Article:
How are you like Chilly? It’s not an easy life being an illustrator. How have you kept at it over the years?

I always felt like I never quite fit in with my peers or my surroundings. I think that art made me feel like I was worth something. I had value. I also think that very reason is why to this day I can’t stop doing it.

Have you had any notable failures over the year that you’d like to tell us about?

Notable? No. And the reason is I’ve trained myself to forget them. Some sort of failure should happen every day, because that means you’re giving of yourself and trying. The fun fact is that when you try, you inevitably get better at whatever you’re doing. It’s just the way the brain works. It is programmed to learn: to succeed. The only thing we can do is get in its way.

What are your inspirations?

In the world I’m inspired by the people who battle unfathomable obstacles. The love and acceptance of other human beings gives me energy.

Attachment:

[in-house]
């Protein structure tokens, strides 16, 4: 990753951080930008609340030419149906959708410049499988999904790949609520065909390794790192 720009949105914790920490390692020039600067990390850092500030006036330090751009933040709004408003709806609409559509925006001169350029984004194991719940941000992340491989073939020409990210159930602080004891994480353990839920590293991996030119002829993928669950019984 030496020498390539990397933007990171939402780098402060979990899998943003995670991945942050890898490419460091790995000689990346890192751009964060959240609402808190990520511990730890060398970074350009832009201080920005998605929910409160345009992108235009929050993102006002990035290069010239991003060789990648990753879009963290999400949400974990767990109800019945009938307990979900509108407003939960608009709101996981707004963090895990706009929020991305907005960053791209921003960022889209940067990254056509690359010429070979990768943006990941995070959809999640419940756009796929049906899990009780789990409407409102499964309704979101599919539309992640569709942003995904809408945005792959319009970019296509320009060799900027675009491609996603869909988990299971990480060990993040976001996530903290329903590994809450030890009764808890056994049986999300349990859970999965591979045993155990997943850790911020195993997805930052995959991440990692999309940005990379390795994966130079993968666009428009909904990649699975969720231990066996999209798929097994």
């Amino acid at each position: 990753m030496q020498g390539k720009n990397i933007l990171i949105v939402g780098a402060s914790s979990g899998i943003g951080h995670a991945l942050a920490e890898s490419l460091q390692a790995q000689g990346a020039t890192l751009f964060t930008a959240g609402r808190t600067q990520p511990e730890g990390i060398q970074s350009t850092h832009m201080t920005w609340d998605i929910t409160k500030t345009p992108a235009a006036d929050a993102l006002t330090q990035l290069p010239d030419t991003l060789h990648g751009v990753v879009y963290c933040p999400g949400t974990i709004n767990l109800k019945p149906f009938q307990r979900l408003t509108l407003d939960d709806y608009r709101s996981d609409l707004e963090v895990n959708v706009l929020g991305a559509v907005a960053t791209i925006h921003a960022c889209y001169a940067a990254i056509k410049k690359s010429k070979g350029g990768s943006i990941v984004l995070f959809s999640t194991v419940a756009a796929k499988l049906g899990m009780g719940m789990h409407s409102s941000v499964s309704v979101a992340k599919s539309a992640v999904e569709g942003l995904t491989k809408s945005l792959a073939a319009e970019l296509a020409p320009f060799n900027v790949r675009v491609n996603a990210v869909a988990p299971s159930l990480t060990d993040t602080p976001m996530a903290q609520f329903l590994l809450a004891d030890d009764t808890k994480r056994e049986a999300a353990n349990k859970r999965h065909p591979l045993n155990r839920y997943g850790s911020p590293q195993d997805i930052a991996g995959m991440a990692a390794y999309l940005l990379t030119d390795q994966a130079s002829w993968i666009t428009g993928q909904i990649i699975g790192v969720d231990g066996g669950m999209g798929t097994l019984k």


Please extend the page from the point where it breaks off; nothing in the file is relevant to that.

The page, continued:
In art I’m inspired by how the artist’s brain can so beautifully translate feelings from a seemingly abstract abyss, which is the human mind. Life forces us to prioritize subjectivity out of the equation. Art (and I’m including storytelling in that category) fills that void.

What were you like as kid?

I was… interesting, because I don’t think anyone knew who I was, including me. I mostly floated around in a space of trying to perfect any trend the popular kids were doing, only to find once I got there that they’d moved on.

When did you know that you wanted to be an illustrator? Do you prefer to be called artist?

I do prefer to be called artist, because I see writer/storyteller as an artform. And I’m a storyteller and a visual artist. I just knew I had to do something to use my creativity and then I just tried to read the tea leaves.